The Music Man, Festival Theatre, Review

Rating (out of 5)
The Music Man - The Southern Light Opera Company
Show details
The Southern Light Opera Company
Meredith Willson (book, music, lyrics – based on a story by Meredith Wilson and Franklin Lacey), Fraser Grant (director), Maddy Baron (musical director), Louise Williamson (choreographer / assistant director), Fraser Hume (assistant musical director), James Gow (lighting designer), Neil McDowell Smith / Adrian Patrick (projections designer), Paul Smith (sound designer).
John Bruce (Harold Hill), Rebekah Lansley (Marian Paroo), Peter Tomassi (Marcellus Washburn), Samantha Lea (Mrs Paroo), Eliza Cormack (Amaryllis), Oliver Thompson (Winthrop Paroo), Stephen Boyd (Charlie Cowell), Paul Strillich (Mayor Shinn), Susanna Anderson (Zaneeta Shinn), Eric Whitelaw (Tommy Djilas), Dorothy Johnstone (Eulalie Mackecknie Shinn), Ellen Leonard (Ethel Toffelmier), Scott Walker (constable Locke),Jill Howie (Alma Hix), Louise Freeborn (Mrs Squires), Callum Stott (Ewart Dunlop), Gustav Selstam (Oliver Hix), David Bartholomew (Jacey Squires), Laurence Aitken (Olin Britt), Helen Smith (Maud Dunlop), Andrew Williamson, Craig Watson, Edan Glennie, Matthew Knowles, Scott Walker, Tudor Westwood (travelling salesmen), Charles Leeson-Payne (train conductor), Zara Uher, Phoebe Luke (Gracie Shinn). (With adult, dancers, and youth cast). [Orchestra – Maddy Barron (conductor), Megan Porter (reed I), Rachel Curry (reed ii), Morgan Brougham (Reed III), Susie Hallas (reed IIII), David Morrow (reed V), Alistair Neally (trumpet I), Steven Gray (trumpet II), Julian Shield (trumpet III), Emily Greenwood (trombone 1), Emma Clark (trombone II), MinKhai Khoo (bass trombone), Sophia Tan (violin I), Karen Craigie (violin II), Matt Norris (violin III), Anoukia Nistor (cello), Dickon Fell (bass), Fraser Hume (piano), Cal Gardner (percussion)].
Running time

All aboard – River City, Iowa next stop!

As the train picks up pace over the rolling plain so does the rattling conversation of its passengers of traveling salesmen.  It’s July 1912 and fast paced transformation is ahead; the landscape is changing with the advent of the Model T Ford and modern grocery stores.  Even the cracker barrel has gone out the window, replaced by biscuits in airtight, sanitary packaging.

The only salesman who they feel is unworried is Professor Harold Hill. He’s a music man, a bell-ringin’, rip-roarin’, every-time-a-bull’s-eye salesman with a line in boys’ bands - instruments, uniforms, and all.  When he dances the piper pays him and he lives like a king.  There is only one small problem – he doesn’t know one note from another or a bass drum from a pipe organ!

The stubborn folks of Iowa might present a challenge, but Hill always works the angles.  He just requires to convince the townspeople that they got trouble, that the idle brain is the Devil’s playground, all the while keeping the “stuck up” music teacher (and madam librarian) Marian off balance.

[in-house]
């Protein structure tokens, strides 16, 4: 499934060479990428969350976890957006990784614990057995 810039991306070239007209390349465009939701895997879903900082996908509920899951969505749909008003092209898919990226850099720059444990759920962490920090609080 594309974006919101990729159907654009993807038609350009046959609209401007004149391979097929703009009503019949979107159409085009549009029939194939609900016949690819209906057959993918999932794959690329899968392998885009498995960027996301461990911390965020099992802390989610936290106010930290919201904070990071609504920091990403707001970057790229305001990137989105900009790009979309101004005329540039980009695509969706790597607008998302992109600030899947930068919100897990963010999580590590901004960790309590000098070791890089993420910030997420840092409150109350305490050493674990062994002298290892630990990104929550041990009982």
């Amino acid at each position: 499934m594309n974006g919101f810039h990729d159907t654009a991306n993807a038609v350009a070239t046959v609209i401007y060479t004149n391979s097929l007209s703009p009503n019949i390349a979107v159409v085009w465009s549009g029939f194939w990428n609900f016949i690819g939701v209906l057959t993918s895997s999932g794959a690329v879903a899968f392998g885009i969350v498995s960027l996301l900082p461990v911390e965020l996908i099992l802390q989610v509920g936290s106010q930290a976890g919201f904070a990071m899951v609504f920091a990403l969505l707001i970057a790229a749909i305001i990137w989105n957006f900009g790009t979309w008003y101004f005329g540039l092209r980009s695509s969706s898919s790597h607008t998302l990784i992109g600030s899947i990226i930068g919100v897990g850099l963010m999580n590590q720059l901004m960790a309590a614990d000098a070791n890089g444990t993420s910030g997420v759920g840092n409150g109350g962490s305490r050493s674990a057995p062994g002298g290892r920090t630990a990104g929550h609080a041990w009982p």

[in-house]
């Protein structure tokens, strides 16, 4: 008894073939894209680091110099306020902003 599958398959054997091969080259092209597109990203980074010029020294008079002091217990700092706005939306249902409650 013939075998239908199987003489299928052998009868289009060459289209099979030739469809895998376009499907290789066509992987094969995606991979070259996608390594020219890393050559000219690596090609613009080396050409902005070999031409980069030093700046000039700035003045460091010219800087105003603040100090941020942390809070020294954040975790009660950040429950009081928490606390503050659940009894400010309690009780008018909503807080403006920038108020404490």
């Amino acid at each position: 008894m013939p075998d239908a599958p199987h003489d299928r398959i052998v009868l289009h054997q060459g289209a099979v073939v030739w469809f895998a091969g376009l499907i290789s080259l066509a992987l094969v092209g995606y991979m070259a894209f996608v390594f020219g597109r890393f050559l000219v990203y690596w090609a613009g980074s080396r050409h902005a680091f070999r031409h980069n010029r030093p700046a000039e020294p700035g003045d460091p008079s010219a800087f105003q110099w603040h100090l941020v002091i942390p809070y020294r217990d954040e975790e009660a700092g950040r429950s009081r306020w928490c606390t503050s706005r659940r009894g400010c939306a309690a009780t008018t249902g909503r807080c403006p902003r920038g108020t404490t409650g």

Marian may be his biggest test, but he will also need to charm the bickering school board, the tittle-tattling ladies, and the mayor, who recognises Hill as a spellbinder but, reckoning that he is “slippier’n a Mississippi sturgeon”, wants his credentials.

 As he weaves his magic Marian tries to untangle the rumours from the lies.  You should never believe everything you hear …but there a couple of things she already knows. 

The musical is a slice of pure fourth of July Americana and is presented here with all the bells and whistles and bunting that goes with it.  The sizable cast flood the stage in period costumes of suits, waistcoats, hats, ladies’ gowns, and girls' summer frocks that are perfectly styled, bringing the town to life. The well-lit sets are supplemented with projected backdrops and animated images that are endlessly mesmerising (if a little distracting on occasion), with landscapes, falling ticker tape, starry skies, soaring birds, sparkling signs and exploding love hearts. There is little to compare to the show’s visual appeal.

With slick direction and choreography, the cast put in polished performances displaying endearing characterisation with spot on accents, smart, comedic acting skills, and superb vocals.  The show (which won 6 Tony Awards for its initial 1957 production) is best known for “Seventy-Six Trombones” but there are memorable ballads (“Goodnight my Someone” and “Till There was You”) and the barber shop quartet “Lida Rose”.  There are some fairly lengthy “orchestral” dance numbers, but these are strong enough to keep things interesting.  The orchestra appropriately never misses a beat.

As charming and spellbinding as Hill himself, it’s impossible not to fall just a little in love.   


Show Times: 21 to 25 May 2024 at 7.30pm, Matinee 25 May at 2.30pm (audio description, British Sign Language and touch tour available). 

Tickets: From £22.50 (discounts available).